For me, one such experience was having the first prayer of my life answered. I had sceptically asked God (whose existence I had doubted since I was a child) to show me if there was a true religion. The next day whilst walking in the city, a man handed me an English translation of the Qur’an. I commenced reading that night. I started noting the verses of beauty and peace. The more I read the translation, the more I found wisdom or something profound within. I was surprised to note I had begun to record every verse. I began to listen to recitations every night before sleeping and watching lectures which led to debates with my friends and classmates. There were two elements which struck me most, the first was the Qur’an and the Prophet’s (saw), calling to transcend the actions of others.
‘And not equal are the good deed and the bad. Repel [evil] by that [deed] which is better; and thereupon the one whom between you and him is enmity [will become] as though he was a devoted friend.’ (41:34)
‘And the servants of the Most Merciful are those who walk upon the earth easily, and when the ignorant address them [harshly], they say [words of] peace’ (25:63)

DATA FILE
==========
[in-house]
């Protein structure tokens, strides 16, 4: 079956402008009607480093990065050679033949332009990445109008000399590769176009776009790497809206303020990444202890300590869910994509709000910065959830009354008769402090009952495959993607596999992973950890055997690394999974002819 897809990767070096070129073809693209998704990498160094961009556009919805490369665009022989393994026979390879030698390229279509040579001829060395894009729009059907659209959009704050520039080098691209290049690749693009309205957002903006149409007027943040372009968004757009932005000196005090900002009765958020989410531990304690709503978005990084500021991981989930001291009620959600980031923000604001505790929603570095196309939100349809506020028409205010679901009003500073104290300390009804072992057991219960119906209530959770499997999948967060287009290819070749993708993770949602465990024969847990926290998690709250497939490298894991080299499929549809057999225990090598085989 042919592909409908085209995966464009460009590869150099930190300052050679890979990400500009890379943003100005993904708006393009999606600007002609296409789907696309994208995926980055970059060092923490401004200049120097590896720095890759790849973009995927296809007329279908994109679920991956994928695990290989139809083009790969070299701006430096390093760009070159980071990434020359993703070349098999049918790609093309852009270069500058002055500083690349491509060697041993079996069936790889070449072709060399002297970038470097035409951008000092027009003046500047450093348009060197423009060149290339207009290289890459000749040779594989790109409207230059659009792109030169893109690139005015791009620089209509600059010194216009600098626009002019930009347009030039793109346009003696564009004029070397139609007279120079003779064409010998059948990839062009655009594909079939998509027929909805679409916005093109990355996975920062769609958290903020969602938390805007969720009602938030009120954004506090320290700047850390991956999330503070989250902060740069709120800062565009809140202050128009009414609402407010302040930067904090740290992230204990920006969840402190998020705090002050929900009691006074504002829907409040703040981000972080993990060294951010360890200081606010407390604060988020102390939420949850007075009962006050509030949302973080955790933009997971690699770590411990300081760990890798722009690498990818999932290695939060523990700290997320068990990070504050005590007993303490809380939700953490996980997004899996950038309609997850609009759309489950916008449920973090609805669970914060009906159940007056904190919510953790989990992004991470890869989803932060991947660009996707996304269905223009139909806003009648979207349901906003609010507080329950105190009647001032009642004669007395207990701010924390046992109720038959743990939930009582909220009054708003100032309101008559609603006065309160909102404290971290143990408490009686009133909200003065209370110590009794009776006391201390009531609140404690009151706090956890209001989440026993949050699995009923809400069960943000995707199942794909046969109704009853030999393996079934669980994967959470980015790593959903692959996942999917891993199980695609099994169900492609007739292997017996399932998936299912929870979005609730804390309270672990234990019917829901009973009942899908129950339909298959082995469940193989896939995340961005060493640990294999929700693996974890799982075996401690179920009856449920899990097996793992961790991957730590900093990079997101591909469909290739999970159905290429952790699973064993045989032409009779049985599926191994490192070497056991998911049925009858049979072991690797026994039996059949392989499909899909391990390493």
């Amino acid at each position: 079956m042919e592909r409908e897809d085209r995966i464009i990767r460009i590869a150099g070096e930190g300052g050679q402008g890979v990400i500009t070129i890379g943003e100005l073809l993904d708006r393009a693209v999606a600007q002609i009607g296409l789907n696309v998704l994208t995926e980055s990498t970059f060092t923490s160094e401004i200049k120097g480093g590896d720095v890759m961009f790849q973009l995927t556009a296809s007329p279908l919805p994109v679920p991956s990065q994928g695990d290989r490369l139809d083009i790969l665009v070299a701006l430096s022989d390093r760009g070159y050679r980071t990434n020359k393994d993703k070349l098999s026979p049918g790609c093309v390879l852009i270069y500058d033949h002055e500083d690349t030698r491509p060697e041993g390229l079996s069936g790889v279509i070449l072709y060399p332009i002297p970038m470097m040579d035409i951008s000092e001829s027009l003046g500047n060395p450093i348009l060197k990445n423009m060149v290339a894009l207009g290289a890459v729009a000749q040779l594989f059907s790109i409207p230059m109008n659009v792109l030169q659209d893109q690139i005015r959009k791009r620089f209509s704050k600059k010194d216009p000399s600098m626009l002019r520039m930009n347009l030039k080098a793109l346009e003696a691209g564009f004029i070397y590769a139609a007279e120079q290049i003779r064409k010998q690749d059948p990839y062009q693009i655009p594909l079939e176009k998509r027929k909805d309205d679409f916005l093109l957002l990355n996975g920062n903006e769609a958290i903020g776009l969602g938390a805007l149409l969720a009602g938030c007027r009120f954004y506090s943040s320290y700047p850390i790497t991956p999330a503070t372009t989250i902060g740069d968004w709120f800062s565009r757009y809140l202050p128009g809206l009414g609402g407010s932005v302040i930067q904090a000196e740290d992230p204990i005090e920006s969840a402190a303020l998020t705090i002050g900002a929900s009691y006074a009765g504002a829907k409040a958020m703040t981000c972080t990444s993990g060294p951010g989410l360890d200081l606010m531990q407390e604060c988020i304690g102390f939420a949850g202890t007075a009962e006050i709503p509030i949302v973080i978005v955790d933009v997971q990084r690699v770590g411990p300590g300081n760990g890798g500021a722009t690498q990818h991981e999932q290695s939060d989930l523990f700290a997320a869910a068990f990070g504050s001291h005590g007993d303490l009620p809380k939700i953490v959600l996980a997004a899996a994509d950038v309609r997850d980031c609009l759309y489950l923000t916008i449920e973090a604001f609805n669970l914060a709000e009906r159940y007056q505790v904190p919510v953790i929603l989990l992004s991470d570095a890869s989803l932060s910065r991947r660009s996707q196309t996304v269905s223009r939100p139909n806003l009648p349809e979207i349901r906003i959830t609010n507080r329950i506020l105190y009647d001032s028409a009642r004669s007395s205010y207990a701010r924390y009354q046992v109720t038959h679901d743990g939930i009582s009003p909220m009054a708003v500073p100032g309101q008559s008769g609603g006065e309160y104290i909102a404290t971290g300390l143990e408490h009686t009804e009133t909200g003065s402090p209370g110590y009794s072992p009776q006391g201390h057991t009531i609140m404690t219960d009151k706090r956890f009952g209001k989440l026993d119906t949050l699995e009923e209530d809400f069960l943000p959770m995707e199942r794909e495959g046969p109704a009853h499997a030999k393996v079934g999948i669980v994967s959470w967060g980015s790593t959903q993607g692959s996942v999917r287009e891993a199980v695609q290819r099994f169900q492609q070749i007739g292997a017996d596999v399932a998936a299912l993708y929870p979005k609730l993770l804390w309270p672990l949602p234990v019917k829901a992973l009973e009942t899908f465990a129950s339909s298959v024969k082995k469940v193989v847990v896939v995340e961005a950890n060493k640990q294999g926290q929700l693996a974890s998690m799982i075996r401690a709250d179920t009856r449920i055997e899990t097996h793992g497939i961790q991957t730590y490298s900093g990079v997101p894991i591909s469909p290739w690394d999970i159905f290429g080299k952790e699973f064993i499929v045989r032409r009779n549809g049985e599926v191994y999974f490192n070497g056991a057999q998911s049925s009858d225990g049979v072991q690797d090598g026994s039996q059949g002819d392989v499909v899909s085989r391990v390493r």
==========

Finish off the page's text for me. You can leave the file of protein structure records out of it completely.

‘O you who have believed, be persistently standing firm for Allah, witnesses in justice, and do not let the hatred of a people prevent you from being just. Be just; that is nearer to righteousness. And fear Allah; indeed, Allah is acquainted with what you do.’ (5:8)
The reasons that these verses (among countless others), and the actions and sayings of the Prophet (saw) had such a profound impact on me, was that they clearly dispelled the claims of sceptics who labelled religions as morally antiquated. To me it had become evident that Islam clearly called for moral transcendence and righteousness; with this, I began to understand the necessity of worship. Almost as soon as I came to this realisation, I encountered the verse:
‘O mankind, worship your Lord, who created you and those before you, that you may become righteous’(2:21)